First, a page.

Of all the Sundays in the year, Trinity Sunday is perhaps the one on which we look most deeply into the being of God, what God is. What we encounter, unsurprisingly, is a mystery that is properly beyond us. We should not expect to understand God.
I wonder if you have a favourite day in the year? For some people it might be their birthday, while others might be big Christmas fans. I’ve known people who were super keen on Valentine’s Day, while perhaps a Wedding Anniversary carries the most meaning for some. Looking forward to these exciting landmarks is often as enjoyable as celebrating them when they arrive. I remember the excitement of looking forward to Christmas when I was a child as vividly as the happy family times that followed.
The period between Ascension Day and Pentecost is one of the most important in the Church’s year. In it we pray with particular and focused intensity for God to renew the gift of the Holy Spirit to the Church. During these nine days, it can be helpful to have some additional help in praying in this way. In recent years, this has blossomed into a global event called ‘Thy Kingdom Come’.
As I write I am looking forward to being able to stand in the Sanctuary of our church building and celebrate the Eucharist for the first time since we had to lock the church doors, eight weeks ago. At present, only I and members of my household are permitted to do this, as a result of recently relaxed guidelines on church buildings.
The Coronavirus lockdown has prompted a great deal of reflection in the Church, and not a little disagreement. At the heart of this reflection and disagreement there is one comparatively simple little question: does it matter that we cannot meet together in our church buildings? Continue reading The Church Building Still Matters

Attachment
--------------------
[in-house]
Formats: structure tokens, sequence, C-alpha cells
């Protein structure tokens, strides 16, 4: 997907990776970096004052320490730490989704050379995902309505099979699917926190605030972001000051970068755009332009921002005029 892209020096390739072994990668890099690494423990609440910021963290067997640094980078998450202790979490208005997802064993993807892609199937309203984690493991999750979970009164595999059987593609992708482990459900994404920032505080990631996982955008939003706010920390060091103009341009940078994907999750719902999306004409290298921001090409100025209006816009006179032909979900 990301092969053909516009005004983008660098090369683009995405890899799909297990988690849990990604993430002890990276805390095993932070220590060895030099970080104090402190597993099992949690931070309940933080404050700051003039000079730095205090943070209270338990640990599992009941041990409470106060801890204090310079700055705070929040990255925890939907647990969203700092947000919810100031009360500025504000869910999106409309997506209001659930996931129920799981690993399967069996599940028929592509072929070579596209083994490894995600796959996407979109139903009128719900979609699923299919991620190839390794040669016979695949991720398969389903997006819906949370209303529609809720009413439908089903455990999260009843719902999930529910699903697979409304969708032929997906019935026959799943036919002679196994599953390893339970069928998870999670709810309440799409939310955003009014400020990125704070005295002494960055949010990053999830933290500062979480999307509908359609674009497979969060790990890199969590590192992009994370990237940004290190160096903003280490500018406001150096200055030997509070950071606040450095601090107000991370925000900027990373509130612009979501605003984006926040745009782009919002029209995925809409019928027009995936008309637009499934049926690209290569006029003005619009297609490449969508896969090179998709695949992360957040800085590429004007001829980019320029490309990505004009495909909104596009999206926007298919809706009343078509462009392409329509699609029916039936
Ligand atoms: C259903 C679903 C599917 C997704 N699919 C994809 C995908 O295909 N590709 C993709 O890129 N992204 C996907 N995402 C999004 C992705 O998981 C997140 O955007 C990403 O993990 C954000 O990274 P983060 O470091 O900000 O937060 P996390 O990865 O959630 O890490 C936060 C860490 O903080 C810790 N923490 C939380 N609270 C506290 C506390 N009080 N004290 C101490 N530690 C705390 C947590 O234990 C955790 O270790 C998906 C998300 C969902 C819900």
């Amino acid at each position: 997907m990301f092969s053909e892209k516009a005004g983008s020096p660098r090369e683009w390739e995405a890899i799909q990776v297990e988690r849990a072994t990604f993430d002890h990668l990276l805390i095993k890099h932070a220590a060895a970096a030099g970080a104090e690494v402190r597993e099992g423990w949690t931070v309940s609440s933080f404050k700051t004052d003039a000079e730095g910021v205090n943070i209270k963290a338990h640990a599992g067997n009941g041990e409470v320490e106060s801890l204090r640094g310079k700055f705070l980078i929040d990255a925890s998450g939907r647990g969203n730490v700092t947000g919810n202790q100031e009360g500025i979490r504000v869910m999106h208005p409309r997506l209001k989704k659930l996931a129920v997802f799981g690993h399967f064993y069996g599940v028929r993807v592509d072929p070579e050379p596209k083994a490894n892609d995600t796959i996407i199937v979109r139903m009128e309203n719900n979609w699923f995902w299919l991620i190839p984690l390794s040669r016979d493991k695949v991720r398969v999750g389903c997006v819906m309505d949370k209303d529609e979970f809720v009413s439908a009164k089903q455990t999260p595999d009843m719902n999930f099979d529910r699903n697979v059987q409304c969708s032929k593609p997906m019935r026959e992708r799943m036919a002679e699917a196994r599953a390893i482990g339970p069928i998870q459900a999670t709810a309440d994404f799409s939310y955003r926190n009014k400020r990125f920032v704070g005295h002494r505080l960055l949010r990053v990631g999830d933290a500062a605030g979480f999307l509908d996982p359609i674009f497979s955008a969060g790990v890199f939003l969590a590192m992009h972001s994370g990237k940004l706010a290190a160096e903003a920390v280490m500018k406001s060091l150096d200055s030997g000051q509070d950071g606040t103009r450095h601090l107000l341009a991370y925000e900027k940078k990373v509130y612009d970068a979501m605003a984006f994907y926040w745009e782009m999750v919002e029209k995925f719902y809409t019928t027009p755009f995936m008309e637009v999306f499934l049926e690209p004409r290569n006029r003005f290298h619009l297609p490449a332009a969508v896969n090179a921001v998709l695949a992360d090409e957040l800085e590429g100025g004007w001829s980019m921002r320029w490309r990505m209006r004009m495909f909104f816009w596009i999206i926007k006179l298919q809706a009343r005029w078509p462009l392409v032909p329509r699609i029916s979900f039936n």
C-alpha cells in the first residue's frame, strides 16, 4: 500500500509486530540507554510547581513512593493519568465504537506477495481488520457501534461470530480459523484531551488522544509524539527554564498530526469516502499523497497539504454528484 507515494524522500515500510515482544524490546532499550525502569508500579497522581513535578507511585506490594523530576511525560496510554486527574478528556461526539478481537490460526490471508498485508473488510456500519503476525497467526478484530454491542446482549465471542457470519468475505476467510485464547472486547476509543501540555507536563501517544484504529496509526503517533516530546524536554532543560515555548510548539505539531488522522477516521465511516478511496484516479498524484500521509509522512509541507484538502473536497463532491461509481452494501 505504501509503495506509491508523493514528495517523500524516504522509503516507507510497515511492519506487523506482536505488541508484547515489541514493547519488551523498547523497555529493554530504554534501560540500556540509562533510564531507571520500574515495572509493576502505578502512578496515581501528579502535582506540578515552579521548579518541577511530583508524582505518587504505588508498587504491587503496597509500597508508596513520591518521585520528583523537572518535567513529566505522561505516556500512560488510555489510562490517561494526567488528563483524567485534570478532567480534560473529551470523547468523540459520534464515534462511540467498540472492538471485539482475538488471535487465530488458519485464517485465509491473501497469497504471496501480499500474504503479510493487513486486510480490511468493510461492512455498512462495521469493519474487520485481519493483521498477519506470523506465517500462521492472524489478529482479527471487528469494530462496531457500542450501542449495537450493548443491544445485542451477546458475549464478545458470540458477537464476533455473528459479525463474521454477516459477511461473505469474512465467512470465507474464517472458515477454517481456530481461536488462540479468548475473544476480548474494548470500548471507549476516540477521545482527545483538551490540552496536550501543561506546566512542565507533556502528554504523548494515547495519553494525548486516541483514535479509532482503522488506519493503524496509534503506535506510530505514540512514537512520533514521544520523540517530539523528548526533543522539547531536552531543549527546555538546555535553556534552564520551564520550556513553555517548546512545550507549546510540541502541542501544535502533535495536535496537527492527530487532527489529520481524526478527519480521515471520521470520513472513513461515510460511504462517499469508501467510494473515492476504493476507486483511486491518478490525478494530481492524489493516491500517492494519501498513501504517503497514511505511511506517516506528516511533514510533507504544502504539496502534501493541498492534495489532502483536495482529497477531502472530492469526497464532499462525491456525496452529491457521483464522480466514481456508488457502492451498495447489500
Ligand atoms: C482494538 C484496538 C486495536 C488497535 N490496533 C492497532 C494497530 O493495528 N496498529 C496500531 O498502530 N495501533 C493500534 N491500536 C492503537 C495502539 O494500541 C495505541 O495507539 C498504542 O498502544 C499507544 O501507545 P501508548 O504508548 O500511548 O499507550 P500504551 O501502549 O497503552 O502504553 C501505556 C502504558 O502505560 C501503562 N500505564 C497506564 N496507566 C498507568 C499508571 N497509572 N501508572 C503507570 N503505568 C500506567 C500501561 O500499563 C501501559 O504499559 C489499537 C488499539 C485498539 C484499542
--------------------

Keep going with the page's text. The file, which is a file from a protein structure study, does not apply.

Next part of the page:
I was struck when opening my Church Times on Friday by a headline referring to the ‘40 days and 40 nights’ of lockdown that we have so far experienced. These words make a link between Our Lord’s temptation in the wilderness and our present time of isolation. Both, in turn, echo a far older narrative, that of the forty years spent by the people of Israel in the wilderness between their deliverance from Egypt and their arrival in the Promised Land. Continue reading Wilderness Times
I’ve spent much of the last week on a course. Normally, I would have travelled down to Leicester and stayed in a hotel for this. Classroom sessions would have taken place in the St Michael’s Centre just across the way from Leicester Cathedral. The hotel bar might also have been a venue for some of the (very important) interactions in which one learns with and from one’s peers.
The story of ‘doubting Thomas’ is one that many of us probably imagine that we know well. St Thomas was the disciple who was slow to believe, the one who doubted the resurrection, the one who asked for proof.Continue reading Weekly Letter for Sunday 19th April
A very happy Easter to you all! I’m going to level with you; at the time of writing it is not Easter Sunday, but good Friday. Theologically, this makes perfect sense because Christ’s death and resurrection are part of the same whole – there is no death without the promise of resurrection and no resurrection without the pain and heartache of death. We Christians are the ‘Easter people’, the shape of our liturgy is such that every single week of the year we mark good Friday and Easter Sunday in some small way, it is part of the remembrance, or the un-forgetting, of who we really are.Continue reading Happy Easter!